6. Thanks everyone, especially for letting me know the term Interim Manager. As is often the case on this blog I thrash out an idea only to find it already exists, which at least makes me pragmatic if not a visionary.

    I’ve spent the past few weeks working out what I’m going to do once my course finishes in June, and this is looking like a good option. The other is to join a small, specialised consultancy doing something such as post-merger integration in mid-size oil companies.

  7. Isn’t that what the late lamented TNA does?

    Yes, but he hanged himself when Wales won the Grand Slam and England couldn’t even manage to beat Scotland.

    More seriously, yes, I think that’s what he does. I’ve emailed him.

  8. Plus a mate of mine is a contract “Interim Manager” which is also pretty much the same. Mostly he goes in as a hatchet man, culls a bunch of staff, gets the blame for it and leaves.

    Yes, I’ve heard of hatchet men. Maybe my HR major will come in handy?

    It works for him, plus the pay is excellent. He charges a flat rate (i.e. including UK domestic expenses) of £100 per hour plus VAT.

    That does indeed sound good.

  9. Worked that way for 20 years in City IT projects.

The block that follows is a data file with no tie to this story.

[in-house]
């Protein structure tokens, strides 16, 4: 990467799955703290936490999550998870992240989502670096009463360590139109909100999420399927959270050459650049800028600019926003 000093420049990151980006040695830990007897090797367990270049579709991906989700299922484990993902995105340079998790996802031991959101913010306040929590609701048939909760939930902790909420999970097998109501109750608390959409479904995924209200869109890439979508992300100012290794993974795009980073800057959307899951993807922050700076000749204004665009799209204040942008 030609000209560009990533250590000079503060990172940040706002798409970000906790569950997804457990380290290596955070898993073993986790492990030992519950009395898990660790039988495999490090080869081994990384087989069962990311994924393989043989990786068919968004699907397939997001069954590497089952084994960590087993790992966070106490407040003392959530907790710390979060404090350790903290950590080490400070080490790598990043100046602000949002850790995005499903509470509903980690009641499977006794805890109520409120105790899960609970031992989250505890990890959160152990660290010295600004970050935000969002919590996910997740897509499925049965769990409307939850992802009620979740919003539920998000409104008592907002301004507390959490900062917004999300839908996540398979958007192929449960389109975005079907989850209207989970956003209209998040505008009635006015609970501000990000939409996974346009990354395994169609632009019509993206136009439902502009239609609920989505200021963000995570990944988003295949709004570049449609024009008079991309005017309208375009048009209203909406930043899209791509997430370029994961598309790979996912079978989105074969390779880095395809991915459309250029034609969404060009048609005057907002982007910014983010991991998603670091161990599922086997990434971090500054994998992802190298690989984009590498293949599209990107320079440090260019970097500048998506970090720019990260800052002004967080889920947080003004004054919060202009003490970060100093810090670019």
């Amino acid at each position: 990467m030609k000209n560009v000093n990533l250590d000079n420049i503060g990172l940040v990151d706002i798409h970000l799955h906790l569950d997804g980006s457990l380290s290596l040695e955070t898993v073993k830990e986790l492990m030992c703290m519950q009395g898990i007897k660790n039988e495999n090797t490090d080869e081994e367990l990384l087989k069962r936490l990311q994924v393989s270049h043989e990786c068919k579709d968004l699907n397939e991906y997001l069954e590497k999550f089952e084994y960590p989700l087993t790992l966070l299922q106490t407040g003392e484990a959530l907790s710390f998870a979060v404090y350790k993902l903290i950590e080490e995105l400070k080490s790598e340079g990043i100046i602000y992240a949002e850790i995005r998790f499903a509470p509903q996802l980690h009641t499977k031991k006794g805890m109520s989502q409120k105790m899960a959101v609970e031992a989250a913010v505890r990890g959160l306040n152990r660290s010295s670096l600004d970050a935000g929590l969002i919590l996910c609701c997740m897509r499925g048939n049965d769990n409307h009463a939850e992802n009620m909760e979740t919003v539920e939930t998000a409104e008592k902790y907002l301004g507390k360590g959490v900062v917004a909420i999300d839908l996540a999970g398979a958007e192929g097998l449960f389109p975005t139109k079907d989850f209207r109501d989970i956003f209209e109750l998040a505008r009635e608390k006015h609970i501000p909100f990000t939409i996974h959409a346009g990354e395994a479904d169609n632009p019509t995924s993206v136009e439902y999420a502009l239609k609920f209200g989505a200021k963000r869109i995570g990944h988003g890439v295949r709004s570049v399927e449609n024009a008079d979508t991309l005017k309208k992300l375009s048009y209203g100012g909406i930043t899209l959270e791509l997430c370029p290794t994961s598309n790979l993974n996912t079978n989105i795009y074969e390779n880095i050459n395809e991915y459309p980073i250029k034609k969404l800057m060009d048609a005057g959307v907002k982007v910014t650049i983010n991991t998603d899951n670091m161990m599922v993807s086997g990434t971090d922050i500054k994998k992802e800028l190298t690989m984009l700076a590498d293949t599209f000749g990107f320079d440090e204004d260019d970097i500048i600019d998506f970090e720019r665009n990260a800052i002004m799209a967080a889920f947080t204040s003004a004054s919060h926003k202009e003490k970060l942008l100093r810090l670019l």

Ah, that would make sense, yes.

    Usually the term Contractor was used… as opposed to the Contractor in your example.

    Right. Seems terminology is different in IT compared to other industries I’ve worked in.

  10. This is not new.

    I had a feeling it might not be. 🙂

    Oh, and get your pricing worked out, unless you just want to do what a lot of people do and keep it simple: make your per diem a 100th of what you would want to earn in a year

    Yup, that would need careful consideration. That’s an interesting metric. Is this widespread?

  11. Notches on the pistol grip are vital.

    Yes, starting might be tricky. My guess is I’d have to knock on a fair few doors before getting my first gig.

  12. As long as you’ve got money in the bank and low cost of living to survive between contracts you’re fine.

    Fortunately, that’s me.

  13. Yup, that would need careful consideration. That’s an interesting metric. Is this widespread?

    It’s a bit of a self-fulfilling prophecy / rule of thumb. New contractors are always worried about “How much should I charge” when going from wage slavery into the world of contracting.

    The two measures I’ve heard and used are 1/1000th of your annual salary per hour or 1/100th of your annual salary per day. Both give similar answers with a minimum charge of 1/2 day (if you’re into charging by the hour).